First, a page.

Lloyds Banking Group and the Treasury sealed more than a week of fraught negotiations last night with a deal that will see the Government insure about £260bn of risky assets and take an economic stake of up to 75 per cent in the embattled bank.
Under the terms of the deal, Lloyds will swap the Government's £4bn of high-cost preference shares for ordinary equity, giving existing shareholders first refusal on the new shares at a slight discount. If investors do not take up the offer, the Government will do so, taking the state's interest in Lloyds from 43 per cent to about 65 per cent.
To pay for the Government's guarantees on Lloyds' assets, the bank will issue non-voting stock, called B shares, taking the state's potential interest in the bank to about 75 per cent.
Lloyds, already under pressure from shareholders over its takeover of HBOS, has been battling to stop the Government gaining a majority stake. But the Treasury team has driven a hard bargain over the capital Lloyds should hold against HBOS's stricken assets. The agreement to let shareholders have first refusal on the new stock could help assuage investors and allow Lloyds to argue that their pre-emption rights were not flouted. Lloyds declined to comment last night.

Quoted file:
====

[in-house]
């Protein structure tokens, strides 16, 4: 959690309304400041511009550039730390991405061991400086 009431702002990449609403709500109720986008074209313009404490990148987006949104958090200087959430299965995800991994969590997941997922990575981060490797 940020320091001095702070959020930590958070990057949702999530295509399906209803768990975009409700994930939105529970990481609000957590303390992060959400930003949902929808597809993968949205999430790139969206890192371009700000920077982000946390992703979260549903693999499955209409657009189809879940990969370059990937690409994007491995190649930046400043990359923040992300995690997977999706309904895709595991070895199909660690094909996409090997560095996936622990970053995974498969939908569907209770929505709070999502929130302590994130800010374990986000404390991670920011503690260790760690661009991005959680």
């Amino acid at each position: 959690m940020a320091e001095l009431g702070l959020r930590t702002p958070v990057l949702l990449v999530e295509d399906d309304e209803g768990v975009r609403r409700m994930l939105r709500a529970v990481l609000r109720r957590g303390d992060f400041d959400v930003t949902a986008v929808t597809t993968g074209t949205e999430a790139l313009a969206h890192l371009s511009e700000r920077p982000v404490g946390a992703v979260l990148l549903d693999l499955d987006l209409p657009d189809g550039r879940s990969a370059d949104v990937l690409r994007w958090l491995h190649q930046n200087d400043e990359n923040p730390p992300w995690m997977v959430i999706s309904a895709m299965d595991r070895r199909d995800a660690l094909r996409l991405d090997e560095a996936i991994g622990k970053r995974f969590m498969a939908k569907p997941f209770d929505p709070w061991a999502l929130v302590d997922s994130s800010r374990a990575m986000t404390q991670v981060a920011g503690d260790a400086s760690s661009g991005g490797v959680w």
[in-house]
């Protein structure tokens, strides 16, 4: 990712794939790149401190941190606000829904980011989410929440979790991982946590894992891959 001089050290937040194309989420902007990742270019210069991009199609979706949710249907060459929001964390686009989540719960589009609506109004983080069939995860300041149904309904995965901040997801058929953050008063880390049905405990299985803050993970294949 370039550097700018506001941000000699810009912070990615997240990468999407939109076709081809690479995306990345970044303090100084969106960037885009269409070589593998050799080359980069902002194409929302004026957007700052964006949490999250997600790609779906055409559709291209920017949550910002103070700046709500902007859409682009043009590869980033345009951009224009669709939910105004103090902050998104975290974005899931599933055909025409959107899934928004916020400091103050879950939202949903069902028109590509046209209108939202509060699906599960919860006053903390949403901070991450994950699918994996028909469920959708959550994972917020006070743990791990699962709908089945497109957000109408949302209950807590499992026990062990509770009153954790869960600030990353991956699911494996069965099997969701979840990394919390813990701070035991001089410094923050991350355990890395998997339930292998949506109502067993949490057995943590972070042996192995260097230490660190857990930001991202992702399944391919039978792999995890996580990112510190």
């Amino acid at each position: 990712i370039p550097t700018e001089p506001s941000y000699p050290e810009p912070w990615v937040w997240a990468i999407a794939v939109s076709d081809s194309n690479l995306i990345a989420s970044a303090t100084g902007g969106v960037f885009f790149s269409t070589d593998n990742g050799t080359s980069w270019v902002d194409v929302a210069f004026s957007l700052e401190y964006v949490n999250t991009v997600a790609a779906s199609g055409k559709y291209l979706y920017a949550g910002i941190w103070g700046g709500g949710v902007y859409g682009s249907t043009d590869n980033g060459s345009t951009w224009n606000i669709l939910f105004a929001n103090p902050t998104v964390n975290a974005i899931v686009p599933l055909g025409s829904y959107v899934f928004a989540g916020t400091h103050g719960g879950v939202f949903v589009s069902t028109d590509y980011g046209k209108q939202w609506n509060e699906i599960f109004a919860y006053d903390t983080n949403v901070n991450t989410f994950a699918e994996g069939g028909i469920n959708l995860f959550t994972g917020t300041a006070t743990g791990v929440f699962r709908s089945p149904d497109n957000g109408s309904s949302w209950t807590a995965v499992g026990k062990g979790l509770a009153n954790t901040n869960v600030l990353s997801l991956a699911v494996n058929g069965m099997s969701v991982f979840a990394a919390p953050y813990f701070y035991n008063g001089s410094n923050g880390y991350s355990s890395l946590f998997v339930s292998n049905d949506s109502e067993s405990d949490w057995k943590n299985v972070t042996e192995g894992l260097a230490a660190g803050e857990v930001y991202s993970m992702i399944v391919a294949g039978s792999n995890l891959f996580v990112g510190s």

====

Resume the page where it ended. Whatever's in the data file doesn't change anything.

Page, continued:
Shareholders reluctantly approved Lloyds' emergency takeover of HBOS, announced in September, but have grown increasingly angry after huge charges on HBOS's corporate loans and investments sent the group to a loss for 2008 with a further loss predicted this year. Lloyds needs the Government's guarantees but has been battling on terms because it would not have needed state capital if it had not bought HBOS in a deal orchestrated by the Prime Minister.
Full details of the agreement are due to be announced today. Lloyds will take a "first loss" on the loans and investments, expected to be similar to the 6 per cent agreed by Royal Bank of Scotland last week, with the Government covering about 10 per cent of any subsequent losses. The Government is insuring the two state-dominated banks' loans to free capital for lending into the sharply slowing economy.
Lloyds shares have lost about two-thirds of their value this year on concerns about the HBOS deal. The stock rose 4 per cent to 42p yesterday on hopes that talks with the Treasury would lead to a deal.Reuse content